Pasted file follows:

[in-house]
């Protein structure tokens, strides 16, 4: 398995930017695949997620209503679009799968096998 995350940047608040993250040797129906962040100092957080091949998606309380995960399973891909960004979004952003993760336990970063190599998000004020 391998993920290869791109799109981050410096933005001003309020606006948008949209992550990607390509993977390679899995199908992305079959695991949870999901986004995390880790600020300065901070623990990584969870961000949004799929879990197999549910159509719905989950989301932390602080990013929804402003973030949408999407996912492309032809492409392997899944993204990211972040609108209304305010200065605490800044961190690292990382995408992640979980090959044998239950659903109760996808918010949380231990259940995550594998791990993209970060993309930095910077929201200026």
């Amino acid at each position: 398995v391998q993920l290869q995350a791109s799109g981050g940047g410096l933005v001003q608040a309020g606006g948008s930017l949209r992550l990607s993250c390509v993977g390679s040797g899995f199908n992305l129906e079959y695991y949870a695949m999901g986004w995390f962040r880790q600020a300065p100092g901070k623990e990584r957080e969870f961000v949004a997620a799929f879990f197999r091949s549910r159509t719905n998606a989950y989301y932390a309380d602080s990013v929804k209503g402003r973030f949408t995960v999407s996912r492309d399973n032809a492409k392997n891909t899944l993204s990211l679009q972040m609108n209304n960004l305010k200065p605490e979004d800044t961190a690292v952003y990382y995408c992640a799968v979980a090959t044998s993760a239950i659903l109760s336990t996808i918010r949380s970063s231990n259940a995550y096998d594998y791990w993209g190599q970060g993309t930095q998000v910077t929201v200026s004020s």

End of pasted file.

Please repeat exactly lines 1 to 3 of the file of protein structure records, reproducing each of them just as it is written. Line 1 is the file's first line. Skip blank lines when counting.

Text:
[in-house]
């Protein structure tokens, strides 16, 4: 398995930017695949997620209503679009799968096998 995350940047608040993250040797129906962040100092957080091949998606309380995960399973891909960004979004952003993760336990970063190599998000004020 391998993920290869791109799109981050410096933005001003309020606006948008949209992550990607390509993977390679899995199908992305079959695991949870999901986004995390880790600020300065901070623990990584969870961000949004799929879990197999549910159509719905989950989301932390602080990013929804402003973030949408999407996912492309032809492409392997899944993204990211972040609108209304305010200065605490800044961190690292990382995408992640979980090959044998239950659903109760996808918010949380231990259940995550594998791990993209970060993309930095910077929201200026």
């Amino acid at each position: 398995v391998q993920l290869q995350a791109s799109g981050g940047g410096l933005v001003q608040a309020g606006g948008s930017l949209r992550l990607s993250c390509v993977g390679s040797g899995f199908n992305l129906e079959y695991y949870a695949m999901g986004w995390f962040r880790q600020a300065p100092g901070k623990e990584r957080e969870f961000v949004a997620a799929f879990f197999r091949s549910r159509t719905n998606a989950y989301y932390a309380d602080s990013v929804k209503g402003r973030f949408t995960v999407s996912r492309d399973n032809a492409k392997n891909t899944l993204s990211l679009q972040m609108n209304n960004l305010k200065p605490e979004d800044t961190a690292v952003y990382y995408c992640a799968v979980a090959t044998s993760a239950i659903l109760s336990t996808i918010r949380s970063s231990n259940a995550y096998d594998y791990w993209g190599q970060g993309t930095q998000v910077t929201v200026s004020s």